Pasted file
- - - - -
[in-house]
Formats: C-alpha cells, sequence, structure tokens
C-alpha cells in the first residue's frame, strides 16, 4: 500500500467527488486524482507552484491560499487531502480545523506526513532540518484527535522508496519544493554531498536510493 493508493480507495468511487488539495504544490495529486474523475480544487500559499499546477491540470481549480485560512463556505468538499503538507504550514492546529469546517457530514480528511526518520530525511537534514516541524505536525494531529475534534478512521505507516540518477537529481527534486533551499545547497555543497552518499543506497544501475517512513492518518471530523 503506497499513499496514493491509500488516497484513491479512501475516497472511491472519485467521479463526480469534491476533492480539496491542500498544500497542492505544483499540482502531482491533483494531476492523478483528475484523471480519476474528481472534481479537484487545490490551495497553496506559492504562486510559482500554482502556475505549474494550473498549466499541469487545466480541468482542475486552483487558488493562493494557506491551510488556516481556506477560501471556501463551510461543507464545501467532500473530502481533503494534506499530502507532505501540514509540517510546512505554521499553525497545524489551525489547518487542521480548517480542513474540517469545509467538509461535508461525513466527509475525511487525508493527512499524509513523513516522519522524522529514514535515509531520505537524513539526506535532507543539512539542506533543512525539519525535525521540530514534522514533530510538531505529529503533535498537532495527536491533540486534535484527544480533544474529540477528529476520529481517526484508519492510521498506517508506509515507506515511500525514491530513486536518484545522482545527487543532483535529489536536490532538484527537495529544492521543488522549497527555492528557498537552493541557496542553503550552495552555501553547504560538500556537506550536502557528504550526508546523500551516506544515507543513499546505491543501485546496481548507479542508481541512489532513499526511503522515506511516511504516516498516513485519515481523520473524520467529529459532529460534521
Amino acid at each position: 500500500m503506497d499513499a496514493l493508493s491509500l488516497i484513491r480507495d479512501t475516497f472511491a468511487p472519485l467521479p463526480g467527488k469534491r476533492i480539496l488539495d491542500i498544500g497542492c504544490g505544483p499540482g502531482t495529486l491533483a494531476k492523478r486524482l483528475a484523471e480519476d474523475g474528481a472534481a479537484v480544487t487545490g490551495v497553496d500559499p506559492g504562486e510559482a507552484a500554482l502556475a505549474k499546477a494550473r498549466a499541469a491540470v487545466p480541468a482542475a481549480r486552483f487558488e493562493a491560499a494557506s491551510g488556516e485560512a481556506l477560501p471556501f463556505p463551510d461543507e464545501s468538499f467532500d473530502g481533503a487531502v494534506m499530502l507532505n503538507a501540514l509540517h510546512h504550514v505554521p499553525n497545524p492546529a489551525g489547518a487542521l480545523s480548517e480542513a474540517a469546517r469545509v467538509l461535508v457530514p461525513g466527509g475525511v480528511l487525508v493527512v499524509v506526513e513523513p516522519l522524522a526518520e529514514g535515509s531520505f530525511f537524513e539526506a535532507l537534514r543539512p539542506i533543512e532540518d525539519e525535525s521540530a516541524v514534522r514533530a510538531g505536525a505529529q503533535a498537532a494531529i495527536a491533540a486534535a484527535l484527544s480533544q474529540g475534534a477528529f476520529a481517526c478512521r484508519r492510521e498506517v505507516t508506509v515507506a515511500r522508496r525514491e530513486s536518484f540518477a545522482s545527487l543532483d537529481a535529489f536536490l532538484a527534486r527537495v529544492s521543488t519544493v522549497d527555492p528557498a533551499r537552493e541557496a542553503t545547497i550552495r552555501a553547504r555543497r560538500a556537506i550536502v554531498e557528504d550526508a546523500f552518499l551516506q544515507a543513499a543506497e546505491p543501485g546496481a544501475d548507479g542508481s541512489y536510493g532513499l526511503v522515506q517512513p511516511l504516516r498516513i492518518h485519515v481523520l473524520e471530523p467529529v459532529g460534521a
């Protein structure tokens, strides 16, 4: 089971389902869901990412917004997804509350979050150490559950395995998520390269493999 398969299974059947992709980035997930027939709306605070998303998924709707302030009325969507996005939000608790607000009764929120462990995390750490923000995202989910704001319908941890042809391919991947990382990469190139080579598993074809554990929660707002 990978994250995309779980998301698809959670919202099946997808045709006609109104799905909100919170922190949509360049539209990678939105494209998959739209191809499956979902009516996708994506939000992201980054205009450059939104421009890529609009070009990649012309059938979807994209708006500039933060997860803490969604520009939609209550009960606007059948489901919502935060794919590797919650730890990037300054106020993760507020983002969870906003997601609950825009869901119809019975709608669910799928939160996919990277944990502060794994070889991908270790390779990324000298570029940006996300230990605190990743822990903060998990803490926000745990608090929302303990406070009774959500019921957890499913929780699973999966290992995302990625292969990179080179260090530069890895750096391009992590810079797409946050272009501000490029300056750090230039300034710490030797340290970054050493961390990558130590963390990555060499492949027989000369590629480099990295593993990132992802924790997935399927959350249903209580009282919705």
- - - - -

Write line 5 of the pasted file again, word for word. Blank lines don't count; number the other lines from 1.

């Protein structure tokens, strides 16, 4: 089971389902869901990412917004997804509350979050150490559950395995998520390269493999 398969299974059947992709980035997930027939709306605070998303998924709707302030009325969507996005939000608790607000009764929120462990995390750490923000995202989910704001319908941890042809391919991947990382990469190139080579598993074809554990929660707002 990978994250995309779980998301698809959670919202099946997808045709006609109104799905909100919170922190949509360049539209990678939105494209998959739209191809499956979902009516996708994506939000992201980054205009450059939104421009890529609009070009990649012309059938979807994209708006500039933060997860803490969604520009939609209550009960606007059948489901919502935060794919590797919650730890990037300054106020993760507020983002969870906003997601609950825009869901119809019975709608669910799928939160996919990277944990502060794994070889991908270790390779990324000298570029940006996300230990605190990743822990903060998990803490926000745990608090929302303990406070009774959500019921957890499913929780699973999966290992995302990625292969990179080179260090530069890895750096391009992590810079797409946050272009501000490029300056750090230039300034710490030797340290970054050493961390990558130590963390990555060499492949027989000369590629480099990295593993990132992802924790997935399927959350249903209580009282919705």